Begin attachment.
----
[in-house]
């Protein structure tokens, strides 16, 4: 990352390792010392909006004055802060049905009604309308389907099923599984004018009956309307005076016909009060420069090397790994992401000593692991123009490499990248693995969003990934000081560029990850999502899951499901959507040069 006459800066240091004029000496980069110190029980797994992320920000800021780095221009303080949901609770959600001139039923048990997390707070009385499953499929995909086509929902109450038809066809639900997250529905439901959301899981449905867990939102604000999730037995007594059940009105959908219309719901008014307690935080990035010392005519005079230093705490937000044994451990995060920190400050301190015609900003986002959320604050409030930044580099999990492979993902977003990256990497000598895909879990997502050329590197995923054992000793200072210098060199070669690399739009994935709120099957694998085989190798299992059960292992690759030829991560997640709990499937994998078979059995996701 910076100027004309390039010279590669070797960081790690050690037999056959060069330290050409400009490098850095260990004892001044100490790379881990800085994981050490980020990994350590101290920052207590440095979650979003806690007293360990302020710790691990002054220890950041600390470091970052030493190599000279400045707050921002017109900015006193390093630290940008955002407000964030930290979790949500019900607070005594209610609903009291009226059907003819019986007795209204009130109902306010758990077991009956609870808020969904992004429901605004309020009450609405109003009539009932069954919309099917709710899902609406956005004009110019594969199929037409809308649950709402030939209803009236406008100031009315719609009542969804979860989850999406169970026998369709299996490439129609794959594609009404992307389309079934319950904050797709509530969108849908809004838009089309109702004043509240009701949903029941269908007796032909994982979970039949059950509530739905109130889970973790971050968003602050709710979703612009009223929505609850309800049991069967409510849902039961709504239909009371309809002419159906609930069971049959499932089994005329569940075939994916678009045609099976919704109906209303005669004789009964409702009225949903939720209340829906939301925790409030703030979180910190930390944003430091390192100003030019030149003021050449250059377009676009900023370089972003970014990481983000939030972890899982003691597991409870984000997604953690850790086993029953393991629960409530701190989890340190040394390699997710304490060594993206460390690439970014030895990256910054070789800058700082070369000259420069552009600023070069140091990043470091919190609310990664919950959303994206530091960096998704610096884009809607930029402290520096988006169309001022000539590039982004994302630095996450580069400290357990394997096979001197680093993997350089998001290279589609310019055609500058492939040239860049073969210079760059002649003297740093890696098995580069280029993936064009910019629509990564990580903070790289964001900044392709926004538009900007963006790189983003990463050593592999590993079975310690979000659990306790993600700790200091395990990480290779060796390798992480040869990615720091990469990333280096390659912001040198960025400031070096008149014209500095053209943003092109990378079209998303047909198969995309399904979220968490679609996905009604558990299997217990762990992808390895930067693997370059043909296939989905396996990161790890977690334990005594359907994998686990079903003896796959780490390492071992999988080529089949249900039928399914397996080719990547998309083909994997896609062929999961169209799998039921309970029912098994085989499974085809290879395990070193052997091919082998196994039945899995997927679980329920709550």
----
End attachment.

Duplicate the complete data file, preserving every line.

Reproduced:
[in-house]
């Protein structure tokens, strides 16, 4: 990352390792010392909006004055802060049905009604309308389907099923599984004018009956309307005076016909009060420069090397790994992401000593692991123009490499990248693995969003990934000081560029990850999502899951499901959507040069 006459800066240091004029000496980069110190029980797994992320920000800021780095221009303080949901609770959600001139039923048990997390707070009385499953499929995909086509929902109450038809066809639900997250529905439901959301899981449905867990939102604000999730037995007594059940009105959908219309719901008014307690935080990035010392005519005079230093705490937000044994451990995060920190400050301190015609900003986002959320604050409030930044580099999990492979993902977003990256990497000598895909879990997502050329590197995923054992000793200072210098060199070669690399739009994935709120099957694998085989190798299992059960292992690759030829991560997640709990499937994998078979059995996701 910076100027004309390039010279590669070797960081790690050690037999056959060069330290050409400009490098850095260990004892001044100490790379881990800085994981050490980020990994350590101290920052207590440095979650979003806690007293360990302020710790691990002054220890950041600390470091970052030493190599000279400045707050921002017109900015006193390093630290940008955002407000964030930290979790949500019900607070005594209610609903009291009226059907003819019986007795209204009130109902306010758990077991009956609870808020969904992004429901605004309020009450609405109003009539009932069954919309099917709710899902609406956005004009110019594969199929037409809308649950709402030939209803009236406008100031009315719609009542969804979860989850999406169970026998369709299996490439129609794959594609009404992307389309079934319950904050797709509530969108849908809004838009089309109702004043509240009701949903029941269908007796032909994982979970039949059950509530739905109130889970973790971050968003602050709710979703612009009223929505609850309800049991069967409510849902039961709504239909009371309809002419159906609930069971049959499932089994005329569940075939994916678009045609099976919704109906209303005669004789009964409702009225949903939720209340829906939301925790409030703030979180910190930390944003430091390192100003030019030149003021050449250059377009676009900023370089972003970014990481983000939030972890899982003691597991409870984000997604953690850790086993029953393991629960409530701190989890340190040394390699997710304490060594993206460390690439970014030895990256910054070789800058700082070369000259420069552009600023070069140091990043470091919190609310990664919950959303994206530091960096998704610096884009809607930029402290520096988006169309001022000539590039982004994302630095996450580069400290357990394997096979001197680093993997350089998001290279589609310019055609500058492939040239860049073969210079760059002649003297740093890696098995580069280029993936064009910019629509990564990580903070790289964001900044392709926004538009900007963006790189983003990463050593592999590993079975310690979000659990306790993600700790200091395990990480290779060796390798992480040869990615720091990469990333280096390659912001040198960025400031070096008149014209500095053209943003092109990378079209998303047909198969995309399904979220968490679609996905009604558990299997217990762990992808390895930067693997370059043909296939989905396996990161790890977690334990005594359907994998686990079903003896796959780490390492071992999988080529089949249900039928399914397996080719990547998309083909994997896609062929999961169209799998039921309970029912098994085989499974085809290879395990070193052997091919082998196994039945899995997927679980329920709550």